The Sea Wing was a 109-ton steamer based in Diamond Bluff, Wisconsin (coincidentally, the hometown of my clan of Ralstons before they moved to NW Minnesota).
William H. Blaker was a second cousin of my great-grandmother Eva Davis Wright, born in Wisconsin in 1845, died in Minneapolis in 1926.
On morning of the 13th of July, 1890, the Sea Wing set out for a day’s excursion along the upper Mississippi River between Red Wing and Lake City, Minnesota, including a slate of events in Lake City. There were 200 passengers and crew onboard, including William Blaker, his wife Phebe, and children Sarah and Delbert.
Not uncommonly for Midwest summers, the weather had been humid and threatening all day, including reports of thunderstorms and even a tornado. An area weather observer’s wind gauge recorded 60-mph gusts before the wind knocked it out. The weather continued to ramp up into the evening, disrupting some of the events in Lake City.
The Sea Wing’s Captain Wethern agreed to remain in Lake City until perhaps as late as 8 p.m., at which time he must have believed the storms were over. Some passengers disagreed, and found other ways home.
The Sea Wing probably made it less than halfway back to Red Wing before a huge squall came out of the west. The Captain altered course and steered into the weather, but the top-heavy boat was no match for the storm.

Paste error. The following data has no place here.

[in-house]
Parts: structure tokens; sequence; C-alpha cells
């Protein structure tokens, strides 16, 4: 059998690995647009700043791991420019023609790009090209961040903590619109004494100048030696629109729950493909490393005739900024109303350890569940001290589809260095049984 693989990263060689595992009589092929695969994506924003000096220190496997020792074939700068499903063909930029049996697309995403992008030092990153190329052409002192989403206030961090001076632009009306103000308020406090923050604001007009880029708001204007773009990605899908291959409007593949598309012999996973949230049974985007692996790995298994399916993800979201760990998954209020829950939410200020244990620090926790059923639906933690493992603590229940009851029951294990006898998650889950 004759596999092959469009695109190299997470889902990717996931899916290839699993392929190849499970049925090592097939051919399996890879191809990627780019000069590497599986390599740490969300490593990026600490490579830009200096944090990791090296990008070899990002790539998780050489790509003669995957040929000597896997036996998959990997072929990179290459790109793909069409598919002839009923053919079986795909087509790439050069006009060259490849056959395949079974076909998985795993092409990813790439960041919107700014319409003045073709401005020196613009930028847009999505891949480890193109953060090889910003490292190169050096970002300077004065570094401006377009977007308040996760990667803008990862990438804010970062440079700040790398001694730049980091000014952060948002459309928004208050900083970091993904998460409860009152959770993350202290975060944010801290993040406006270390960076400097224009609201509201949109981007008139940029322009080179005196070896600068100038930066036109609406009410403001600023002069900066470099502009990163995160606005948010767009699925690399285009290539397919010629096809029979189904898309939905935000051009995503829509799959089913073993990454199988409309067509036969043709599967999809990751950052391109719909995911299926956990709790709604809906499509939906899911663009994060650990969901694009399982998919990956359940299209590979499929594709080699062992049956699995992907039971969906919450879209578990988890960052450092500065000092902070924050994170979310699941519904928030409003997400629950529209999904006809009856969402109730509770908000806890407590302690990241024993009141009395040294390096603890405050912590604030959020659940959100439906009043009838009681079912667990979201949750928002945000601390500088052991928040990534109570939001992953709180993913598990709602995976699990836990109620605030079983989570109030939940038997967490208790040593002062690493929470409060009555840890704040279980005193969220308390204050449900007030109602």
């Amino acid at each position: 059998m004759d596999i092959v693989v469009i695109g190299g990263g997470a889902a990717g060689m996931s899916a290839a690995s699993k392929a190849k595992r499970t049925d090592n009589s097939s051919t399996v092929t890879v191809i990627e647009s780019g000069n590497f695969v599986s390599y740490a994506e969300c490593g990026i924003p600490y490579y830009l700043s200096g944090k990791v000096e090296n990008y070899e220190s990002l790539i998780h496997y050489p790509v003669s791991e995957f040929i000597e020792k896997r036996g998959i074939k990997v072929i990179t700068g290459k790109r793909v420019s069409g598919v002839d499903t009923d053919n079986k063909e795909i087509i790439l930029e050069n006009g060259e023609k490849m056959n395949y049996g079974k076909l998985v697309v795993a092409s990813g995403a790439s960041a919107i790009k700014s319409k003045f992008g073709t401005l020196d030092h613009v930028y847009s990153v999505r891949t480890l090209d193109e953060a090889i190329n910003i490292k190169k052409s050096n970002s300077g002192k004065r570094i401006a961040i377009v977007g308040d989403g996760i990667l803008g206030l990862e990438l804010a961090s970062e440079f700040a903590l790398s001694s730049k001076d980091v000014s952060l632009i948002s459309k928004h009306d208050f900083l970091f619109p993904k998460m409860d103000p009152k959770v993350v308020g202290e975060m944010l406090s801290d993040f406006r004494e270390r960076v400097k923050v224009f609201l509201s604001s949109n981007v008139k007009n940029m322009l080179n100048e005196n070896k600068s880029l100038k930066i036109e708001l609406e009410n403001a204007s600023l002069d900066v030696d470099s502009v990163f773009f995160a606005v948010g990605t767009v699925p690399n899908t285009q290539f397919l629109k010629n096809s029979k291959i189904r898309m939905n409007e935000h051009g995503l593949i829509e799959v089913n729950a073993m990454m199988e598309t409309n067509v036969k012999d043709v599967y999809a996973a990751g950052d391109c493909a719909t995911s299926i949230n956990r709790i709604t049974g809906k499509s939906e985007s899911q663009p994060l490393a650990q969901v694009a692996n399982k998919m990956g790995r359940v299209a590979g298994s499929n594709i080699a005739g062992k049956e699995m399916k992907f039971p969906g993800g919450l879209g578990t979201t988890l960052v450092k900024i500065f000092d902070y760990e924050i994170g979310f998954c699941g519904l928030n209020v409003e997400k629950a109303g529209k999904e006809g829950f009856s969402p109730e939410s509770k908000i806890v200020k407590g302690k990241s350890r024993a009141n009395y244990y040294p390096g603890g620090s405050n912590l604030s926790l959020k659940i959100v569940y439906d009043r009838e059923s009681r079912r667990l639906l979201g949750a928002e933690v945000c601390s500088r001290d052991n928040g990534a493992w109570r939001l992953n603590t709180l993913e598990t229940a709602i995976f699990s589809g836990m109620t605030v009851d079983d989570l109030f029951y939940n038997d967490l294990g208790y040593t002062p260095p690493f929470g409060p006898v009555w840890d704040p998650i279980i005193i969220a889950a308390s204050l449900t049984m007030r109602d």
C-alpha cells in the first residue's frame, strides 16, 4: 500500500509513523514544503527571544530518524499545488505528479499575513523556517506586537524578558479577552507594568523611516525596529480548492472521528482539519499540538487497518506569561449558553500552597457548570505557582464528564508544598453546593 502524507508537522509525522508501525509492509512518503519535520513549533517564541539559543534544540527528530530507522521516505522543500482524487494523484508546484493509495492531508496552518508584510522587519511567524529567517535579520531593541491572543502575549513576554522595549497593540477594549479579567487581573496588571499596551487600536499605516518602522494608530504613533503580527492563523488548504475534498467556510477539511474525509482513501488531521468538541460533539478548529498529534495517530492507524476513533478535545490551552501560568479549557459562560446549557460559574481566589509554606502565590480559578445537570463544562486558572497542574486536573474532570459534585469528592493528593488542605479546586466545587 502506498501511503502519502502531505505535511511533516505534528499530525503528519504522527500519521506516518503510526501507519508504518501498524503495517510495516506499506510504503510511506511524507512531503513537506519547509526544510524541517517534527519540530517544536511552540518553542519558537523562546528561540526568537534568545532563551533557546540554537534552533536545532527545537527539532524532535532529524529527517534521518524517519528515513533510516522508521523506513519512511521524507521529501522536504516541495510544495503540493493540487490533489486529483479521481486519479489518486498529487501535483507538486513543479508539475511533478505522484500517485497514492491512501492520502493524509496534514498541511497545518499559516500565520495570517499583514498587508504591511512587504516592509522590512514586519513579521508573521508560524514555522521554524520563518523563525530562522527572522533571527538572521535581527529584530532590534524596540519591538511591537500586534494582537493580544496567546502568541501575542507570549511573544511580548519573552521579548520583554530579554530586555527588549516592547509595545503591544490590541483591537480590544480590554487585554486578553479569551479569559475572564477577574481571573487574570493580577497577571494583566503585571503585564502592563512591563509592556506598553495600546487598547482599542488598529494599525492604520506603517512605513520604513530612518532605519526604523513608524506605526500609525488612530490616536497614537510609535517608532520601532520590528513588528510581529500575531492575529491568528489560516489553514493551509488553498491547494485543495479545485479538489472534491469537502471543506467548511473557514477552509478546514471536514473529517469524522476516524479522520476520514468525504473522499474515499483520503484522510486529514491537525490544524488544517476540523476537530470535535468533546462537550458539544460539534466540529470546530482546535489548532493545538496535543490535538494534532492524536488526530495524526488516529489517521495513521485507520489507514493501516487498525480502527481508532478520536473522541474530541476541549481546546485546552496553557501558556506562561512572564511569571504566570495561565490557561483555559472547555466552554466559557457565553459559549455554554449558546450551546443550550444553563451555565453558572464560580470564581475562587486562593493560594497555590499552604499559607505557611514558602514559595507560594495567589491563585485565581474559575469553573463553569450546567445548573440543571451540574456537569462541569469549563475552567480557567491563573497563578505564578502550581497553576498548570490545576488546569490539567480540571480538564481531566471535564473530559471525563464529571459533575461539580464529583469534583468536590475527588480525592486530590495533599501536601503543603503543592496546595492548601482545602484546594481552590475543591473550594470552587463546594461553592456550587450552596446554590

98 people died, mostly women and children who had been removed from the barge lashed to the side of the boat, and put in an enclosed room topside. Some never made it out of that room. For the women who did, the weight and cumbersome nature of their 1890s clothing made swimming nearly impossible.
As it turned out, most everyone who stayed with the barge survived. Including one member of the orchestra, Mr. Schenach, who used his string bass as a float. When he died at age 96 in 1962, he was thought to be the last of the Sea Wing survivors.
A Mr. Kellogg, a photographer in Red Wing assembled a composite photograph of those killed in the disaster. The photos here of Phebe, Sarah and Delbert Blaker come from that composite.
77 of the 98 people killed were from Red Wing. 5,000 people attended the mass memorial service there. Legend has it that, afterward, a local undertaker suffered a nervous breakdown from the stress of the week.